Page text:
The late Jonah Mngola’s report on finding and hearing Artisanal Small Scale Miners in Kenya, making them visible to policy-makers.

About this report

One year after the passing of our Programmes Manager, Extractives, the late Jonah Mngola, we now release a report that he had been working on up until his last day on earth. He did not get to publish it, but we eventually found the strength to pick up where he left off, and publish it as a way to remember him and honour his life’s work. 


In Jonah's words

“Honestly I find it unconscionable that in 2019 we could have people scratching at the earth for a pittance with their bare hands – no gloves, no shoes – in the hot sun, and with no equipment to increase their productivity. Yet they are mining some of the most valuable jewels that make rich people feel beautiful. Surely, they should feel worthy? These are my people. I want them to be seen, I want them to be heard. I want their lives to change. Si you find time, we go there and you will see them?”

Aug, 19, 2019


Al Kags
Al Kags
Executive Director, Open Institute.

Jonah’s unexpected passing threw our team for a loop. The majority of us took a long time to come to terms with it and it was hard to get back to his work on extractives – to pick up where he held off. 

Now as we remember him for his generosity of spirit, for his patience and kindness, we cannot fail to remember his passion and how much he cared for Artisanal Small Scale Miners in Kenya. We finally found the strength to open his files again and complete the work that he had started.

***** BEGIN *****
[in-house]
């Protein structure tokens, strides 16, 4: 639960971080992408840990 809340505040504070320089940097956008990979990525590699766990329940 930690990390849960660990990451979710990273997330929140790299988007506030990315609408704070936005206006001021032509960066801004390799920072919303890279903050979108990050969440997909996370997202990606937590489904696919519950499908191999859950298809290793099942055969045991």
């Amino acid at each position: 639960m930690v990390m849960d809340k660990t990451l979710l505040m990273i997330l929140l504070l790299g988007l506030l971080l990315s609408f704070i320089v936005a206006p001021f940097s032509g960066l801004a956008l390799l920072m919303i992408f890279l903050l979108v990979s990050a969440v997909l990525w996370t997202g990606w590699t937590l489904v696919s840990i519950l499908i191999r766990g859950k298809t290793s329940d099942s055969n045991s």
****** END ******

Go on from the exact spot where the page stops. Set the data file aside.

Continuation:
Jonah was always clear about what needs to happen in Kenya. That ultimately, ASMs should be able to work productively (meaning that they should get fair incomes for their hard-earned work) and safely (meaning that they should have dignity as they work – proper dressing, equipment and structures to help their work places be safe.)

For this to happen, government and social organisations must see the circumstances facing ASMs, have precise data about them and use that data to act on their needs and priorities. 

Data are an important prerequisite for the sustainable development of the ASM sector. Whereas the goal is to have everyone in the sector working with dignity, the kinds of support that different people need is different. Women need different support from men and youth need more support than older miners. 

Through this scoping exercise, we have been able to understand how we could use data to make visible every ASM in Kenya. 

What we are hoping for is that we shall collaborate with governments (both county and national) to make sure that Artisanal Small Scale miners count – and are counted. It is time that we stopped working with estimates and find a way to work with the ASMs to collect and share their own citizen data.

We hope to collaborate with private sector players in the area to create methods that provide ASMs with inclusive action – financial literacy, civic literacy and even basic literacy where it is needed. 

We are intent on working towards Jonah’s vision for ASMs – and we are glad to call them, Jonah’s miners.

More of the report

Authors & Contributors

  1. Jonah Mngola
  2. Benjamin Charagu
  3. Eng. Peter Sholo, Taita Taveta
  4. George Otieno, Migori & Vihiga
  5. Mary Alwangi, Kakamega
  6. Ivy Gathu
  7. Esther Njagi
  8. Prolyne Nancy